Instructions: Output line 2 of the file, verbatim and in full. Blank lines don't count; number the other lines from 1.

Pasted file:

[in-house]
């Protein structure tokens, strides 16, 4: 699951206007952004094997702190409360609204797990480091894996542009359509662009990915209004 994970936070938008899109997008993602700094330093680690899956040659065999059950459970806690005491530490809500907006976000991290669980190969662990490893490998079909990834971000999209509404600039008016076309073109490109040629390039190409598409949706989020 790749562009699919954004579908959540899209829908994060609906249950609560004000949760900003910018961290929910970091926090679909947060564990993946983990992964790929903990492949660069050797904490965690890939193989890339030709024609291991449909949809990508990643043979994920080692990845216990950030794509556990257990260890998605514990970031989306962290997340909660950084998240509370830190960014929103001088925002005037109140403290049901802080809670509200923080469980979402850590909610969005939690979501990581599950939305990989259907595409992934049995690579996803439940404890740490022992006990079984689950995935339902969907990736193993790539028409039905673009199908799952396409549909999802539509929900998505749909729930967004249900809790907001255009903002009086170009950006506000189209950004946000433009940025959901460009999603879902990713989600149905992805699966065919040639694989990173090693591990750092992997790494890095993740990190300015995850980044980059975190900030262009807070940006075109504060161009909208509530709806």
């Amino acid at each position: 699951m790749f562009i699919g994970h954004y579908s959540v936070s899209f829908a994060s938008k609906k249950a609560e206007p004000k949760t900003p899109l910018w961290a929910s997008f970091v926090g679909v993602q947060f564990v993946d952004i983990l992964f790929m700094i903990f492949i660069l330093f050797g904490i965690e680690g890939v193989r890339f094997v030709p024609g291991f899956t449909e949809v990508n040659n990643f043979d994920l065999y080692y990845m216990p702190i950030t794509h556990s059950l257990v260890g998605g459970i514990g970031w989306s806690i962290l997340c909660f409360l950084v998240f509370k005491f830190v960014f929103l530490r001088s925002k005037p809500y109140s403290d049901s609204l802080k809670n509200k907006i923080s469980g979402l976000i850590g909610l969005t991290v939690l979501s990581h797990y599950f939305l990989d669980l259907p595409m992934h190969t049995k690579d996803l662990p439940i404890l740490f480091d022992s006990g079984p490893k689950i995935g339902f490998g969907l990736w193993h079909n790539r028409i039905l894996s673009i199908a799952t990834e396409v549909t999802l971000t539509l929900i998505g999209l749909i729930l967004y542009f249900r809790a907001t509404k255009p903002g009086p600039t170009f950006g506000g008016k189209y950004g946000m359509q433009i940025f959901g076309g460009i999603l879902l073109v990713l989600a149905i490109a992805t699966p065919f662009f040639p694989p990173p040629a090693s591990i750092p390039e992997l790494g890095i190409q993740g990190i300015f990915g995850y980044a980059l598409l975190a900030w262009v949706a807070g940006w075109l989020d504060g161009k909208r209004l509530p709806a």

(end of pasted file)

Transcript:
């Protein structure tokens, strides 16, 4: 699951206007952004094997702190409360609204797990480091894996542009359509662009990915209004 994970936070938008899109997008993602700094330093680690899956040659065999059950459970806690005491530490809500907006976000991290669980190969662990490893490998079909990834971000999209509404600039008016076309073109490109040629390039190409598409949706989020 790749562009699919954004579908959540899209829908994060609906249950609560004000949760900003910018961290929910970091926090679909947060564990993946983990992964790929903990492949660069050797904490965690890939193989890339030709024609291991449909949809990508990643043979994920080692990845216990950030794509556990257990260890998605514990970031989306962290997340909660950084998240509370830190960014929103001088925002005037109140403290049901802080809670509200923080469980979402850590909610969005939690979501990581599950939305990989259907595409992934049995690579996803439940404890740490022992006990079984689950995935339902969907990736193993790539028409039905673009199908799952396409549909999802539509929900998505749909729930967004249900809790907001255009903002009086170009950006506000189209950004946000433009940025959901460009999603879902990713989600149905992805699966065919040639694989990173090693591990750092992997790494890095993740990190300015995850980044980059975190900030262009807070940006075109504060161009909208509530709806």